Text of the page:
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Tips for Mixing Fruits and Vegetables in a Baby's Rice Cereal

Starting solid foods is a major milestone for your baby that typically occurs around the age of 6 months. Once she has acclimated to eating rice cereal, it's time to introduce fruits and vegetables. The order in which you introduce foods has no known advantages, states the American Academy of Pediatrics, so no need to worry about where to begin. Still, some basic safety, preparation and nutrition tips can ease your baby's transition to solids when it is time to begin expanding her horizons beyond plain rice cereal.

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One at a Time

When adding fruits and vegetables to your little one's diet, the Colorado State University Extension recommends introducing one new food at a time without mixing it into another food, such as cereal. This will help you identify any food allergies or sensitivities. Once you establish that a particular fruit or vegetable has no ill effects on your baby, and he is acclimated to the new flavor, you can start mixing 1 to 2 tablespoons into his rice cereal. Over the next few months, slowly increase his daily intake up to about 1 cup per day.

Puree Fruits and Vegetables

Soft fruits and vegetables that you can easily puree and strain make the easiest, safest choices for solids. Applesauce, peaches, bananas, apricots, pears, avocado and berries are appropriate for mixing into rice cereal. First vegetable choices include sweet potatoes, squash, pumpkin, potatoes, zucchini, peas, cauliflower, carrots, lentils and legumes. Puree all fruits and vegetables to a fine texture and smooth consistency and strain to remove seeds, pulp and other chunks to prevent choking. Around 9 months of age, your baby will be able to handle coarser chunks in her rice cereal. KidsHealth warns against offering citrus fruits due to the acidity; fresh beets, collard greens, spinach and turnips should be avoided, as well, due to high nitrate content that may cause anemia. If you wish to mix these vegetables into your baby's rice cereal, use only the jarred variety, which are basically devoid of nitrates.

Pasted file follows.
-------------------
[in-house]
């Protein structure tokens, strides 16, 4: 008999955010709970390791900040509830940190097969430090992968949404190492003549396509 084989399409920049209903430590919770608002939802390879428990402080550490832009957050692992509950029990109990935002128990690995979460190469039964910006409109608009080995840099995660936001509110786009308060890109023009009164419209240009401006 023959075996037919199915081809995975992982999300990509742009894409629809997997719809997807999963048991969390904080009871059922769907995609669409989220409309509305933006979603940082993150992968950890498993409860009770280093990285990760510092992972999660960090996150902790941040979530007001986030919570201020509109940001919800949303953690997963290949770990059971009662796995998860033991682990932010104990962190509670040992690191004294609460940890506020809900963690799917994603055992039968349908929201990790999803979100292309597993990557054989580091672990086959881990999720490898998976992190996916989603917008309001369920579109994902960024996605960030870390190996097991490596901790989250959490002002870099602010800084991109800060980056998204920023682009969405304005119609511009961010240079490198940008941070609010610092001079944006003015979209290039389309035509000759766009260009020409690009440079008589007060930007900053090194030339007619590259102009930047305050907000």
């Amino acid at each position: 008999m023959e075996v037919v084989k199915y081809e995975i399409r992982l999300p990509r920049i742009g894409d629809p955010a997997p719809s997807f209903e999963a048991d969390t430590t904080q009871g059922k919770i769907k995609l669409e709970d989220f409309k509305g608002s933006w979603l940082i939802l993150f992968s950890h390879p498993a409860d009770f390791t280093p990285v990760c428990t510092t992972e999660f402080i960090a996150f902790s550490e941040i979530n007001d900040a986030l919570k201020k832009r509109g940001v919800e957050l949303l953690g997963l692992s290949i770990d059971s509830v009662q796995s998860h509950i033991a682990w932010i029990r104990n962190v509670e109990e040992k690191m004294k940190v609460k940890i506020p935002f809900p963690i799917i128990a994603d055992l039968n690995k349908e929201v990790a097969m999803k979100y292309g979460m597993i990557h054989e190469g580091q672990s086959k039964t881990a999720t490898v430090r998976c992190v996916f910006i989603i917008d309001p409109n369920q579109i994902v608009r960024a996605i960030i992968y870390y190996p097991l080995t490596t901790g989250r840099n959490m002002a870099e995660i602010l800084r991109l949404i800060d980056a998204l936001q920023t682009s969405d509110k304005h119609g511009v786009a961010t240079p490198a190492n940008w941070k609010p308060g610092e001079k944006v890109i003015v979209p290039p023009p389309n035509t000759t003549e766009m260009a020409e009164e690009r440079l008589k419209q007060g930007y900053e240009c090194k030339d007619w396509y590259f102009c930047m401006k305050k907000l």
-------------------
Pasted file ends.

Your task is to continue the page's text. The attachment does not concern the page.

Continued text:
Wash and Peel

Basic sanitation is good practice with anything you put in your baby's mouth, so carefully wash all fruits and vegetables before preparing them to mix into her rice cereal. Botulism is a particular concern with fruits and vegetable that may contact the ground while growing, so take extra care to wash away any harmful spores and particles, advises Children's Hospital of the King's Daughters. Peels may be difficult to puree and leave chunks that present a choking hazard. Therefore, remove all peels before preparing the puree to mix into the rice cereal.

Lay Off Salt and Sugar

The earlier you introduce good nutrition, the healthier eating habits you will be teaching your little angel. Adding salt or sugar to your baby's fruits and vegetables is unnecessary and unhealthy, says CSU Extension. Your baby does not need the excess calories or tooth decay from excessive sugar consumption, even as his teeth are still developing. Added salt can put a strain on your infant's kidneys. Stick to freshly prepared, unseasoned and unsweetened fruits and vegetables, or use the jarred commercial baby food preparations to ensure you are adding maximum nutritional value to your child's rice cereal.

RELATED: Baby Food 101: Fruits v. Vegetables

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